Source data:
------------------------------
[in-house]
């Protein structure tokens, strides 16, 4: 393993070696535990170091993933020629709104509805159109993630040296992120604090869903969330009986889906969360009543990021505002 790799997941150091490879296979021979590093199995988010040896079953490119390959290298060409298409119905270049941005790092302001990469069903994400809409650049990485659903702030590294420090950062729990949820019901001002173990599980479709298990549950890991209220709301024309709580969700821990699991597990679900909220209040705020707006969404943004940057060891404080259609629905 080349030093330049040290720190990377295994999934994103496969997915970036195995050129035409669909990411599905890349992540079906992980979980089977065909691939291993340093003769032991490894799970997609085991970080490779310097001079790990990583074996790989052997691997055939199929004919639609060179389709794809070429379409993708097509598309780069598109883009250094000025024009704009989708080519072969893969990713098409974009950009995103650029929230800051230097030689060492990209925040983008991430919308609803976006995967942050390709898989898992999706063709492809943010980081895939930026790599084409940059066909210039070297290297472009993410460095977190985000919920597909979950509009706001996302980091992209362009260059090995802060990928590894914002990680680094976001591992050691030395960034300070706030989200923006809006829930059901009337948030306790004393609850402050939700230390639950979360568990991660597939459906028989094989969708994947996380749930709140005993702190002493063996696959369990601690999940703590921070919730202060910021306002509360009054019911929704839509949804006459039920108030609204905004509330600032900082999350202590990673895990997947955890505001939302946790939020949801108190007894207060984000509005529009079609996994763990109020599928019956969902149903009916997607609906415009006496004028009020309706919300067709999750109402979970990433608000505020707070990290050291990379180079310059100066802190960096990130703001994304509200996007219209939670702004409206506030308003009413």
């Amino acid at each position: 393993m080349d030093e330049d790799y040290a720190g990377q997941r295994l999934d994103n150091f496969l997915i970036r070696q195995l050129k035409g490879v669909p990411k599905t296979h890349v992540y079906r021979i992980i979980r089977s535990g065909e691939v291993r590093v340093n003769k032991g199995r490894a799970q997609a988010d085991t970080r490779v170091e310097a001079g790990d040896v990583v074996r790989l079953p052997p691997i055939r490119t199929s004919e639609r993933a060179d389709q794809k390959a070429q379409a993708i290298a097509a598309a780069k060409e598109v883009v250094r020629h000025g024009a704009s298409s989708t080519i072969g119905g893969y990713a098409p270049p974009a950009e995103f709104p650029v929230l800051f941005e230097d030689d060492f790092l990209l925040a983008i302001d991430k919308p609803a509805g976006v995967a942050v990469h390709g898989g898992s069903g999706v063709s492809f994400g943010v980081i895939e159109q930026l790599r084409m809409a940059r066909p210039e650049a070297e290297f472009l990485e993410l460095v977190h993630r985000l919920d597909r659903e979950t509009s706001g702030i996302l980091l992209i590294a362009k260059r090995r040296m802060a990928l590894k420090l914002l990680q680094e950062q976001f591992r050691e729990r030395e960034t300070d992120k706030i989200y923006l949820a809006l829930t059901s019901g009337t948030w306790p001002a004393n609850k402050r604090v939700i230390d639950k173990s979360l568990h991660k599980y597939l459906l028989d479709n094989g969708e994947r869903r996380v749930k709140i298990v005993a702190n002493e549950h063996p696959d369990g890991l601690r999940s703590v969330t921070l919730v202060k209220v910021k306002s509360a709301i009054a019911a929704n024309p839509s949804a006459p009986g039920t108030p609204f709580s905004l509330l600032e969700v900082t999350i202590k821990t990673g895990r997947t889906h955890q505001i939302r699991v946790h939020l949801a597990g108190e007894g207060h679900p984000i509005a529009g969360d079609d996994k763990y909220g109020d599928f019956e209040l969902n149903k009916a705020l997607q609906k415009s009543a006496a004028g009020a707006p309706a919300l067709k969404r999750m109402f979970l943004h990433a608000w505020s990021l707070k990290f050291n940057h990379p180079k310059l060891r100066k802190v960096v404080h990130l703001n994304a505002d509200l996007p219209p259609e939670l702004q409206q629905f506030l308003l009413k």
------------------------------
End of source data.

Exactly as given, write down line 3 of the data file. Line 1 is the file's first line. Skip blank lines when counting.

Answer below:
């Amino acid at each position: 393993m080349d030093e330049d790799y040290a720190g990377q997941r295994l999934d994103n150091f496969l997915i970036r070696q195995l050129k035409g490879v669909p990411k599905t296979h890349v992540y079906r021979i992980i979980r089977s535990g065909e691939v291993r590093v340093n003769k032991g199995r490894a799970q997609a988010d085991t970080r490779v170091e310097a001079g790990d040896v990583v074996r790989l079953p052997p691997i055939r490119t199929s004919e639609r993933a060179d389709q794809k390959a070429q379409a993708i290298a097509a598309a780069k060409e598109v883009v250094r020629h000025g024009a704009s298409s989708t080519i072969g119905g893969y990713a098409p270049p974009a950009e995103f709104p650029v929230l800051f941005e230097d030689d060492f790092l990209l925040a983008i302001d991430k919308p609803a509805g976006v995967a942050v990469h390709g898989g898992s069903g999706v063709s492809f994400g943010v980081i895939e159109q930026l790599r084409m809409a940059r066909p210039e650049a070297e290297f472009l990485e993410l460095v977190h993630r985000l919920d597909r659903e979950t509009s706001g702030i996302l980091l992209i590294a362009k260059r090995r040296m802060a990928l590894k420090l914002l990680q680094e950062q976001f591992r050691e729990r030395e960034t300070d992120k706030i989200y923006l949820a809006l829930t059901s019901g009337t948030w306790p001002a004393n609850k402050r604090v939700i230390d639950k173990s979360l568990h991660k599980y597939l459906l028989d479709n094989g969708e994947r869903r996380v749930k709140i298990v005993a702190n002493e549950h063996p696959d369990g890991l601690r999940s703590v969330t921070l919730v202060k209220v910021k306002s509360a709301i009054a019911a929704n024309p839509s949804a006459p009986g039920t108030p609204f709580s905004l509330l600032e969700v900082t999350i202590k821990t990673g895990r997947t889906h955890q505001i939302r699991v946790h939020l949801a597990g108190e007894g207060h679900p984000i509005a529009g969360d079609d996994k763990y909220g109020d599928f019956e209040l969902n149903k009916a705020l997607q609906k415009s009543a006496a004028g009020a707006p309706a919300l067709k969404r999750m109402f979970l943004h990433a608000w505020s990021l707070k990290f050291n940057h990379p180079k310059l060891r100066k802190v960096v404080h990130l703001n994304a505002d509200l996007p219209p259609e939670l702004q409206q629905f506030l308003l009413k």